Words and Phrases to Avoid in Job Descriptions

As a startup, you have many competing priorities, and resources are usually scarce to address all challenges in the best possible way. To succeed, you need to focus on product development, sales and other things that may be insignificant but require your attention for the smooth running of the business.

If you run a services business, the priority will always shift between business development and excellent service delivery. And, after some time, hiring talent becomes the top priority to meet demand and scale up the business.

While hiring new people, organizations usually have a sense of urgency. Therefore, many times, writing a compelling job description takes a back seat in the quest to find a large pool of candidates quickly. However, a generic job description attracts a lot of irrelevant candidates. Therefore, it is important to spend some time to write a specific job description instead of copying it from the Internet or using template descriptions provided by job portals.

Sometimes, recruiters use terms that are hardly related to the job and usually don’t serve a purpose. In fact, a few words are discriminatory, and gender biased and must be avoided.

Here are four categories of words that you should avoid:

Avoid Unwelcoming Words

To make the job advertisements exciting, recruiters use words such as “rock star,” “guru,” “ninja,” “dominant,” etc. These words look good in blogs to describe great personalities or captivate an audience. However, using these words in job descriptions sends wrong signals. It can turn off some candidates, especially women.

The company may not intend to hire a male candidate by putting terms like rock star or guru in the job description. It may, however, make women think twice before applying for the position. Use alternative words that convey the same message but in a neutral manner. For example, using skilled for ninja, virtuoso for rock star, and visionary for guru will enhance the ad’s appeal.

Avoid Jargon

When a candidate says that they are “result-driven” and have “conceptualized” and “implemented” several “successful” marketing campaigns,” you know that it means nothing for you. The same goes for candidates.

When they see an ad that says, “We are looking for result-driven professionals who can conceptualize and implement performance-based marketing campaigns,” all candidates consider themselves suitable for the position. You may get responses from the people who have never run a marketing campaign. So, avoid jargon or buzzwords in job advertisements. It serves no purpose and wastes precious ad space that could have been used to filter out irrelevant candidates.

Avoid Clichés

Clichés have almost become meaningless words. In the era of the Internet, when a candidate has to go through hundreds of advertisements on a portal to find the relevant job posting or a recruiter has to go through countless resumes to find a suitable candidate, clichés are a major turn off for everyone.

They not only irritate readers but also stop them from reading relevant details in job postings. Job seekers are aware that every job requires multi-tasking, detail-oriented and self-motivated individuals to get things done. So, by writing these words, you are indicating the obvious. Instead of these words, use words that precisely describe facts by which a candidate can get deep insights of the job. It will also make your job posting stand out from the crowd.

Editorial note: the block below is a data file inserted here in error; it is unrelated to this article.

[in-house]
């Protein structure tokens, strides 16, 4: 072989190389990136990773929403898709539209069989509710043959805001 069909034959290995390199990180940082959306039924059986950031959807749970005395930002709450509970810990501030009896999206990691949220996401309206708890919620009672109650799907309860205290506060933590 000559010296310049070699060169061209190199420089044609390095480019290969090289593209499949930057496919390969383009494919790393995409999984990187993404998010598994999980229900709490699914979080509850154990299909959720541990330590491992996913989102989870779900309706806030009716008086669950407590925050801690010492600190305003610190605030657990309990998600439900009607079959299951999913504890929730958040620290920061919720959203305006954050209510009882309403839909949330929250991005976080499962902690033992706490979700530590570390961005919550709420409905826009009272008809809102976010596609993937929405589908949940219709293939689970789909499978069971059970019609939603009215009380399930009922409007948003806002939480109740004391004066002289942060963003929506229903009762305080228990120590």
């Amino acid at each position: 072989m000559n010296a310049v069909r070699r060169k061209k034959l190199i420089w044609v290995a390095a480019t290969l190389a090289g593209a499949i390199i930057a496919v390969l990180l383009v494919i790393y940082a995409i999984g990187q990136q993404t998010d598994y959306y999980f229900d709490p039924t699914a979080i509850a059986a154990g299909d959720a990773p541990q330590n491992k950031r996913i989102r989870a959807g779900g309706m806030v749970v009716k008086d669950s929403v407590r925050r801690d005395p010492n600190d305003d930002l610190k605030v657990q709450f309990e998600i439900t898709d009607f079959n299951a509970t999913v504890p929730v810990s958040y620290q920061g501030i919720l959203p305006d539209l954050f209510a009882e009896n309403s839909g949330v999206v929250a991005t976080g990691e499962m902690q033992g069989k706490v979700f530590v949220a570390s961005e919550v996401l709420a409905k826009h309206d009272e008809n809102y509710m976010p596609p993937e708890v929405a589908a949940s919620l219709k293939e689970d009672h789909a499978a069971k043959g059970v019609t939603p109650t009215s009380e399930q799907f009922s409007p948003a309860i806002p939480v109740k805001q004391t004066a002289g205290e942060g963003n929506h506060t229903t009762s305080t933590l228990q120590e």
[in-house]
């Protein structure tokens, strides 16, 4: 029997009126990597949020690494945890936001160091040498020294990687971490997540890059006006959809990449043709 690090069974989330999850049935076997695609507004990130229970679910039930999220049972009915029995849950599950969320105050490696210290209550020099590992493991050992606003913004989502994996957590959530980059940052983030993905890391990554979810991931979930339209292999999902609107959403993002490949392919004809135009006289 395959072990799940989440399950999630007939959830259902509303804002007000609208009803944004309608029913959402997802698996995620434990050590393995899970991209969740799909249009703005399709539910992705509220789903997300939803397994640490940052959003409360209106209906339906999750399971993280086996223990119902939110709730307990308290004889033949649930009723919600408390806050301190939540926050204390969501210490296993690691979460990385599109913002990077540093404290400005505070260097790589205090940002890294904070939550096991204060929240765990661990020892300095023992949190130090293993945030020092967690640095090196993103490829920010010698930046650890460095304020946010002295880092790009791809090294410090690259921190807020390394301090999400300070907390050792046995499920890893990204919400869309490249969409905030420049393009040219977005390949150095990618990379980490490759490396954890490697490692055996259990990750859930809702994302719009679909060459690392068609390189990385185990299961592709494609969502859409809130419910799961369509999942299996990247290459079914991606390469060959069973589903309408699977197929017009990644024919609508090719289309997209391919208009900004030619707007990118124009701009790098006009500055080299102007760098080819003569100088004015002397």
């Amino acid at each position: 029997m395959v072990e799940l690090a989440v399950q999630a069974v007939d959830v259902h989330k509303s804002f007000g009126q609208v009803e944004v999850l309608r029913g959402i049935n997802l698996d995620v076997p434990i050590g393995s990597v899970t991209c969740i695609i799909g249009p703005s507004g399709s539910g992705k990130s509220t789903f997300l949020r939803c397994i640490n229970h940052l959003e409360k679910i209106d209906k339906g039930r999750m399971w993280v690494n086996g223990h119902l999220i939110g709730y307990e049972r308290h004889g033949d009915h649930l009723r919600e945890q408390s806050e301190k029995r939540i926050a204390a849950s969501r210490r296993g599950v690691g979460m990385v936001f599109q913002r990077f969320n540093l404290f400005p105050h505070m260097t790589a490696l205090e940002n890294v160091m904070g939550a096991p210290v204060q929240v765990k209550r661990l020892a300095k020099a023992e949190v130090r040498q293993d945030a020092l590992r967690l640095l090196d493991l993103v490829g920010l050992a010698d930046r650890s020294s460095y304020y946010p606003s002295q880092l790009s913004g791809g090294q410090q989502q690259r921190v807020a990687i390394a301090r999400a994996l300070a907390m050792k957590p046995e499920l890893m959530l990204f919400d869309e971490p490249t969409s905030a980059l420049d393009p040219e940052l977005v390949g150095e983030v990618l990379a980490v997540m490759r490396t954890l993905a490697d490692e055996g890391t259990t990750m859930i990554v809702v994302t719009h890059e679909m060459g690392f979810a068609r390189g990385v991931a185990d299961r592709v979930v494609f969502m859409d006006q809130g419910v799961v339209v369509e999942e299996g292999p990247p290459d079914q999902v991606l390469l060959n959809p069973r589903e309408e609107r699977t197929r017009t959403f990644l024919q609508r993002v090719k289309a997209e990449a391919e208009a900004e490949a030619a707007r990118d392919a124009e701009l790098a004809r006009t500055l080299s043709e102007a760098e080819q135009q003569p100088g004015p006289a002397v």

Asking Confidential Information

This is more of information than mere words. Many job advertisements ask interested candidates to send a message with some information that includes experience, skills, current salary, etc.

While experience and expertise are relevant to the job, asking for a current salary, expected salary or other confidential information might alienate some candidates. These details can be discussed after the first round of shortlisting or at the time of the interview. Avoid asking any sensitive questions in the very first email if you are looking for true high performers.


Several companies have long ignored the attention required on job descriptions. Have a quick look on ads of any job portal, and you will find job listings for different positions or from multiple organizations look quite similar. Qualified candidates avoid such listings as they don’t want to waste their time on something that is very generic.

At the same time, entry-level candidates or desperate job seekers tend to apply everything they see on the portal. Thus, you may end up receiving lots of irrelevant applications. A small amount of time at the beginning can save a lot of hassle and time at a later stage of hiring. So, writing objective job descriptions must be on your priority list when you decide to hire new talent for your organization.

Anthony Bergs is a project manager at Writers Per Hour. He always keeps an eye on the marketing sector to implement the best innovations into the strategies that he builds. He’s always open for new connections and partnerships. Feel free to contact him on G+ and FB.

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